Background Non-steroidal anti-inflammatory drugs are known to have adverse effects on the gastro-intestinal system through the inhibition of prostaglandin synthesis by cyclooxygenase-1 (COX-1). Reducing inflammation by selectively inhibiting COX-2 has reduced gastrointestinal side effects. The effect of selective COX-2 inhibition or non-selective inhibition on the aggravation of gastric lesions due to other causes, however, has not been thoroughly examined.
Objectives We tested the hypothesis that agents that selectively inhibit COX-2 (meloxicam and nimesulide) would aggravate HCL-induced gastric lesions in rats less than a nonselective inhibition (piroxicam).
Methods Gastric lesions were induced in male rats (N = 10 per group) using 0.45 N HCL. The test drug (1.5 or 3 mg/kg) was administered s.c. 60 min before the instillation of HCL (1 ml/100 g BW) into the stomach. One hour later the animals were euthanized and the stomachs were removed, rinsed, opened along the greater curvature and photographed. Lesions were quantified in the fundus region using computer-assisted planimetry of the digital images.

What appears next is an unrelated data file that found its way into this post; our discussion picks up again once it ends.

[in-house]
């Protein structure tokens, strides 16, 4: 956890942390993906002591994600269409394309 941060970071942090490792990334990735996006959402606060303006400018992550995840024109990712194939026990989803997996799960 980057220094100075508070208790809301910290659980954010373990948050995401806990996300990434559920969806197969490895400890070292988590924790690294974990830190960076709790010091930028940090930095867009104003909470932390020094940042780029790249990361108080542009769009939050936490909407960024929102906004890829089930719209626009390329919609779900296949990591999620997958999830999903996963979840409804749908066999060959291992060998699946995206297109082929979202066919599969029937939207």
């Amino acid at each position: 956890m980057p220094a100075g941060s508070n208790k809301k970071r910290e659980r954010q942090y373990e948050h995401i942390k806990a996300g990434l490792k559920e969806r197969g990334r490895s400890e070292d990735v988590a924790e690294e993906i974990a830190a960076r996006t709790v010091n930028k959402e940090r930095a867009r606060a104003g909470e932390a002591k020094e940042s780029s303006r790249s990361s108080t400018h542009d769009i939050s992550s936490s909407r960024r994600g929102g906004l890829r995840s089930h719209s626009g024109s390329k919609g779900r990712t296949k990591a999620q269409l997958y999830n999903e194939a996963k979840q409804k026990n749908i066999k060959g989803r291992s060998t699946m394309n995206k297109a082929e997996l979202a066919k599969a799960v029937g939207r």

Results The stomach area of all groups was comparable. The results in terms of absolute ulcer area, ratio of ulcer area to total fundus area and this ratio as compared to the control group is summarised in the following Table 1.
Conclusion This in vivo test supports the hypothesis that selective inhibition of COX-2 has less effect on acid-induced gastric ulcers in rats than a nonselective inhibition. In this test meloxicam had no effect on gastric lesions, nimesulide only a trend for ulcer enhancement but piroxicam produced a clear augmentation of HCL-induced gastric lesions.
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